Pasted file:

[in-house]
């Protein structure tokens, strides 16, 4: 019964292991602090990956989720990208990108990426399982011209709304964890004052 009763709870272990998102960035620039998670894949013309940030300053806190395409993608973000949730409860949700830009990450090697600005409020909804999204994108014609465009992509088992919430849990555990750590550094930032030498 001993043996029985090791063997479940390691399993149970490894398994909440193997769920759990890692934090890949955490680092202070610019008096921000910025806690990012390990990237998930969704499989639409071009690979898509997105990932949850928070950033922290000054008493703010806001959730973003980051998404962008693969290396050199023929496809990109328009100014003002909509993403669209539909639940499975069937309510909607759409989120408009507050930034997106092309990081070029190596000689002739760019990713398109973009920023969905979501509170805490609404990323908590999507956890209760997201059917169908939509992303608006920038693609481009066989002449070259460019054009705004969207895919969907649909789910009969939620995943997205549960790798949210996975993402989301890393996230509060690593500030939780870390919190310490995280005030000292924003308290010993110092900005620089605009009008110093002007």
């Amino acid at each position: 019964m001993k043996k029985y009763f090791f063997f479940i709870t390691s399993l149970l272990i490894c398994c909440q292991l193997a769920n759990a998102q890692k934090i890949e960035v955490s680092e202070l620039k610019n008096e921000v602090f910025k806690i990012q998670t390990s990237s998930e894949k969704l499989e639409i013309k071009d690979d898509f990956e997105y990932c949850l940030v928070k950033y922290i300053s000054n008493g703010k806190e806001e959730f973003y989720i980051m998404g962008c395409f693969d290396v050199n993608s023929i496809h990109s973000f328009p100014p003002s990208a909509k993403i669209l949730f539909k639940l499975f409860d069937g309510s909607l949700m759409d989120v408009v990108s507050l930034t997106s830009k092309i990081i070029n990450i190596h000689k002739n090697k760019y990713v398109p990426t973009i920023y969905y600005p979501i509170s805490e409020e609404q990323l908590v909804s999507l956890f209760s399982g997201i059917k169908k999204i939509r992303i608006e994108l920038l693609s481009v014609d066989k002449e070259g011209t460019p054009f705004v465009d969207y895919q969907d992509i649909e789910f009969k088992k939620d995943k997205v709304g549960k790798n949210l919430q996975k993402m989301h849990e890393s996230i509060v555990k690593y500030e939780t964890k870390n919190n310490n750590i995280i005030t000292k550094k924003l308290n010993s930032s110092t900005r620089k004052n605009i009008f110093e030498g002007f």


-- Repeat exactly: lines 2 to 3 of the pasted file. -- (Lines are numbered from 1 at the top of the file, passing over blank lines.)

């Protein structure tokens, strides 16, 4: 019964292991602090990956989720990208990108990426399982011209709304964890004052 009763709870272990998102960035620039998670894949013309940030300053806190395409993608973000949730409860949700830009990450090697600005409020909804999204994108014609465009992509088992919430849990555990750590550094930032030498 001993043996029985090791063997479940390691399993149970490894398994909440193997769920759990890692934090890949955490680092202070610019008096921000910025806690990012390990990237998930969704499989639409071009690979898509997105990932949850928070950033922290000054008493703010806001959730973003980051998404962008693969290396050199023929496809990109328009100014003002909509993403669209539909639940499975069937309510909607759409989120408009507050930034997106092309990081070029190596000689002739760019990713398109973009920023969905979501509170805490609404990323908590999507956890209760997201059917169908939509992303608006920038693609481009066989002449070259460019054009705004969207895919969907649909789910009969939620995943997205549960790798949210996975993402989301890393996230509060690593500030939780870390919190310490995280005030000292924003308290010993110092900005620089605009009008110093002007």
């Amino acid at each position: 019964m001993k043996k029985y009763f090791f063997f479940i709870t390691s399993l149970l272990i490894c398994c909440q292991l193997a769920n759990a998102q890692k934090i890949e960035v955490s680092e202070l620039k610019n008096e921000v602090f910025k806690i990012q998670t390990s990237s998930e894949k969704l499989e639409i013309k071009d690979d898509f990956e997105y990932c949850l940030v928070k950033y922290i300053s000054n008493g703010k806190e806001e959730f973003y989720i980051m998404g962008c395409f693969d290396v050199n993608s023929i496809h990109s973000f328009p100014p003002s990208a909509k993403i669209l949730f539909k639940l499975f409860d069937g309510s909607l949700m759409d989120v408009v990108s507050l930034t997106s830009k092309i990081i070029n990450i190596h000689k002739n090697k760019y990713v398109p990426t973009i920023y969905y600005p979501i509170s805490e409020e609404q990323l908590v909804s999507l956890f209760s399982g997201i059917k169908k999204i939509r992303i608006e994108l920038l693609s481009v014609d066989k002449e070259g011209t460019p054009f705004v465009d969207y895919q969907d992509i649909e789910f009969k088992k939620d995943k997205v709304g549960k790798n949210l919430q996975k993402m989301h849990e890393s996230i509060v555990k690593y500030e939780t964890k870390n919190n310490n750590i995280i005030t000292k550094k924003l308290n010993s930032s110092t900005r620089k004052n605009i009008f110093e030498g002007f």